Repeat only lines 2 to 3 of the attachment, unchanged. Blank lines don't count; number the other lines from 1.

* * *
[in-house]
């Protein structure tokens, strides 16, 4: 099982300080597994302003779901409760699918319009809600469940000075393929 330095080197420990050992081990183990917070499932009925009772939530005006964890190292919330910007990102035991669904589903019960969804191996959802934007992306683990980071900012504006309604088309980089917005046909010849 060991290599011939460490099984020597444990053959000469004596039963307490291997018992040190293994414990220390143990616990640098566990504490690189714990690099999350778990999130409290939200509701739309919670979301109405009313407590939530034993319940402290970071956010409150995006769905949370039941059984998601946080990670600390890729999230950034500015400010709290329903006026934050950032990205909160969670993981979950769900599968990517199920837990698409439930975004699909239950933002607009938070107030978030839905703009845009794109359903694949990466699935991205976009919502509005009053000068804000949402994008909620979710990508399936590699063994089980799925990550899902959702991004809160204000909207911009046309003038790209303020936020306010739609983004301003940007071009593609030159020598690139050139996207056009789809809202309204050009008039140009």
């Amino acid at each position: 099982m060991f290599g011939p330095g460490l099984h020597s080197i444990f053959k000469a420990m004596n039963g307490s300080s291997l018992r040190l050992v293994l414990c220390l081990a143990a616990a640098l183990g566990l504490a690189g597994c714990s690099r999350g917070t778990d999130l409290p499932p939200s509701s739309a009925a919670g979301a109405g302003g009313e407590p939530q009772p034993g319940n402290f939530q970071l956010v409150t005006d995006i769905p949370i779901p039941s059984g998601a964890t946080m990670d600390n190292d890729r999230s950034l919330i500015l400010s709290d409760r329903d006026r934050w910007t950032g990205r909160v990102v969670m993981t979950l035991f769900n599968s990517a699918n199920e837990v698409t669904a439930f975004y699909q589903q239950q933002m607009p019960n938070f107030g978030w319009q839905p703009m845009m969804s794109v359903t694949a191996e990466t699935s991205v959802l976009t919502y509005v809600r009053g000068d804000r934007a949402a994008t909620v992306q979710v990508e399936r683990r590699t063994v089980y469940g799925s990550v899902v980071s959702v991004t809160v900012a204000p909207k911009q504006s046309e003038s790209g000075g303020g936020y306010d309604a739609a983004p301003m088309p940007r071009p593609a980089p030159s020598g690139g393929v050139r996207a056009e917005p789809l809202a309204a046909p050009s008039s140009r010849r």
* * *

């Protein structure tokens, strides 16, 4: 099982300080597994302003779901409760699918319009809600469940000075393929 330095080197420990050992081990183990917070499932009925009772939530005006964890190292919330910007990102035991669904589903019960969804191996959802934007992306683990980071900012504006309604088309980089917005046909010849 060991290599011939460490099984020597444990053959000469004596039963307490291997018992040190293994414990220390143990616990640098566990504490690189714990690099999350778990999130409290939200509701739309919670979301109405009313407590939530034993319940402290970071956010409150995006769905949370039941059984998601946080990670600390890729999230950034500015400010709290329903006026934050950032990205909160969670993981979950769900599968990517199920837990698409439930975004699909239950933002607009938070107030978030839905703009845009794109359903694949990466699935991205976009919502509005009053000068804000949402994008909620979710990508399936590699063994089980799925990550899902959702991004809160204000909207911009046309003038790209303020936020306010739609983004301003940007071009593609030159020598690139050139996207056009789809809202309204050009008039140009």
């Amino acid at each position: 099982m060991f290599g011939p330095g460490l099984h020597s080197i444990f053959k000469a420990m004596n039963g307490s300080s291997l018992r040190l050992v293994l414990c220390l081990a143990a616990a640098l183990g566990l504490a690189g597994c714990s690099r999350g917070t778990d999130l409290p499932p939200s509701s739309a009925a919670g979301a109405g302003g009313e407590p939530q009772p034993g319940n402290f939530q970071l956010v409150t005006d995006i769905p949370i779901p039941s059984g998601a964890t946080m990670d600390n190292d890729r999230s950034l919330i500015l400010s709290d409760r329903d006026r934050w910007t950032g990205r909160v990102v969670m993981t979950l035991f769900n599968s990517a699918n199920e837990v698409t669904a439930f975004y699909q589903q239950q933002m607009p019960n938070f107030g978030w319009q839905p703009m845009m969804s794109v359903t694949a191996e990466t699935s991205v959802l976009t919502y509005v809600r009053g000068d804000r934007a949402a994008t909620v992306q979710v990508e399936r683990r590699t063994v089980y469940g799925s990550v899902v980071s959702v991004t809160v900012a204000p909207k911009q504006s046309e003038s790209g000075g303020g936020y306010d309604a739609a983004p301003m088309p940007r071009p593609a980089p030159s020598g690139g393929v050139r996207a056009e917005p789809l809202a309204a046909p050009s008039s140009r010849r």